Q&A with Dr. Chad: Vision Basics
Seeing clearly isn't always clear cut. You may have perfect vision, but you still need to take preventive steps to protect the long-term health of your eyes.
Here, DeltaVision's Dr. Chad Overman, Director of Vision Benefits, gets back to the basics of optimal eye care by answering our top vision questions below.
Q: How often should I see my eye doctor if I use corrective lenses? How often should I go if my vision is perfect?
Dr. Chad: Regardless if you have good vision, you should see your eye doctor every year. Many eye and vision issues can be detected in very early stages if you get an annual exam. And, the earlier you find a problem, the easier if is to treat and correct.
Q: Why would I see an eye doctor if I don't need vision correction?
Dr. Chad: Most eye health-related issues do not initially cause pain or blurriness, so it is possible to have a health condition without even really knowing it. You may not have any vision complaints, but your eye doctor will check you for those conditions that do not cause blurriness or obvious vision problems initially.
Q: I have vision loss in my family history. What steps should I take to ensure I have healthy vision as I age?
Dr. Chad: Knowing whether you have a family history of vision loss is important, as vision loss may be inherited. The best way to preserve healthy eyesight is to schedule your yearly eye examinations with your eye doctor to monitor any vision changes you may have as you age.
Q: What happens if I wear my disposable contact lenses past the recommended timeline?
Dr. Chad: Wearing your disposable contact lenses past their recommended timeline doesn’t just make your contact lenses feel less comfortable, it also deprives your cornea (the clear layer at the front of the eye) of much-needed oxygen. The older the contact lenses are, the less oxygen passing to the cornea. This can lead to cornea swelling and eventually painful sores and/or scarring. Follow the recommended disposal schedule for your contact lenses to keep your eyes healthy.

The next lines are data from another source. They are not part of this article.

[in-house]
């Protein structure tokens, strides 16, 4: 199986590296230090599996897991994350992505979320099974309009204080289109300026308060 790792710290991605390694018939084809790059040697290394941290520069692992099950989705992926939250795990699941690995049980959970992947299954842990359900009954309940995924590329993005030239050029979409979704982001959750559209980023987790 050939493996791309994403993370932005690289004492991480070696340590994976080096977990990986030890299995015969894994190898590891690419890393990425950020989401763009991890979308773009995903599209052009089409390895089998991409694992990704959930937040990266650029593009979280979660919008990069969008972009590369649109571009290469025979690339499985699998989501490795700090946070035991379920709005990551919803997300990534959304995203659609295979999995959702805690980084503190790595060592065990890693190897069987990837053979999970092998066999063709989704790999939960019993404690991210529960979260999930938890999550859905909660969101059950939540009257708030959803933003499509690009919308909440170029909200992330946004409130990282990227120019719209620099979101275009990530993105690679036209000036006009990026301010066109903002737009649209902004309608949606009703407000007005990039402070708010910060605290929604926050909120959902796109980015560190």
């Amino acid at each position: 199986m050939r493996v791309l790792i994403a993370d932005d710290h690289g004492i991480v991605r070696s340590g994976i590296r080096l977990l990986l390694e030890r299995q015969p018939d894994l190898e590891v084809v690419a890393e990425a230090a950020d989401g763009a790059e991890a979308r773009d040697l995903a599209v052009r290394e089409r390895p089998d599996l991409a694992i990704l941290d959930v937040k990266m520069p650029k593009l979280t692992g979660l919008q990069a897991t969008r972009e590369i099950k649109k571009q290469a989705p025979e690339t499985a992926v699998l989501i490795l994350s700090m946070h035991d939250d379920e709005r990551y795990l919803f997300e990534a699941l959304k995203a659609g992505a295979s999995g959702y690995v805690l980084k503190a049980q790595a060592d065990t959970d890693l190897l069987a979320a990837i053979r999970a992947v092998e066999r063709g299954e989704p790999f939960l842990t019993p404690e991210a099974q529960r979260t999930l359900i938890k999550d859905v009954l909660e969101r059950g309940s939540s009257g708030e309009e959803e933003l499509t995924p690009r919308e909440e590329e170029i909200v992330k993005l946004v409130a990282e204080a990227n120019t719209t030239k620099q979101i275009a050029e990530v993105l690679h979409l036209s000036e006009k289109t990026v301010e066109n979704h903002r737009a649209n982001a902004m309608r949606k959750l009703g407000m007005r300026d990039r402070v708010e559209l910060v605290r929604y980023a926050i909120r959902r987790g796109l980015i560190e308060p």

Q: What do I need to know about the different types of eye care professionals (optometrists, ophthalmologists, opticians)?
Dr. Chad: Optometrists perform most routine eye examinations and may refer you to an ophthalmologist (a provider with advanced medical training) if you require additional treatment or surgery. Opticians will help fit you properly with glasses but do not perform eye exams.
Q: What types of vision problems warrant a call to the doctor?
Dr. Chad: Any sudden changes in vision should be reported to your eye doctor, along with flashes of light or floaters that suddenly appear. Blurriness, double vision, pain and headaches also warrant a call to your eye doctor, who will investigate further and rule out anything serious.
Q: What other advice can you share on general ways to protect the long-term health of your eyes and vision?
Dr. Chad: Every day, wear your sunglasses outdoors, keep your lids and lashes clean, limit the number of hours you look at a digital device, eat healthy foods with plenty of green, leafy vegetables and fish oil (fish oil supplements are good, too). And, each year, keep your eye appointment to ensure any issues are caught early!
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How Intermittent Fasting Affects Your Oral and Overall Health
Intermittent fasting isn’t a new way of eating, but it has been steadily gaining in popularity recently for its ability to burn fat and help people lose weight. It’s different from most types of diets in that the focus isn’t on what you eat, it’s when you eat. A diet that allows you to eat what you love – just in a restricted time period – is appealing to a lot of people who don’t want to cut out their favorite foods.
During intermittent fasting, you choose a period when you fast (you can consume non-caloric beverages, such as water and black coffee, during the fasting period) and when you eat. Intermittent fasting isn’t one-size-fits-all. Some people eat for 8 hours a day and fast for 16 hours; others eat for 4 hours a day and fast for 20. There are many types of intermittent fasting diets, but the concept is the same: To deprive the body of food for long enough that it has nothing else to burn but fat.
Benefits of Intermittent Fasting
Intermittent fasting is designed to help people lose weight, but there are other benefits as well – some of which directly affect your oral health. Some studies show that intermittent fasting improves memory and supports heart health. Evidence has also pointed to the diet’s ability to reduce inflammation throughout the body, which can translate to lower rates of gum disease.
Things to Consider Before Starting a Fasting Diet
When faced with a restricted window of time to eat, you may be tempted to binge on high-calorie foods. Doing so will erase any health benefits of a fasting diet. You still need to focus on eating a nutritious diet with a variety of produce, dairy and lean protein. A nutritious diet also reduces your risk of developing oral health problems, including cavities and gum disease.
It’s also important to understand that fasting can bring about some negative side effects, especially if you’re new to fasting. Hunger and fatigue are common and expected side effects of a fast, and this can also lead to stress. If you struggle to maintain your stress, that can lead to oral health problems such as teeth grinding, jaw pain and mouth sores.
Your Doctor Can Help You Design Your Ideal Fasting Plan
Intermittent fasting may not be safe for everyone, including children, pregnant women and those with certain medical conditions. Before starting a fasting diet, talk to your doctor. He or she will give you the green light and may even suggest a safe and effective fasting schedule for you.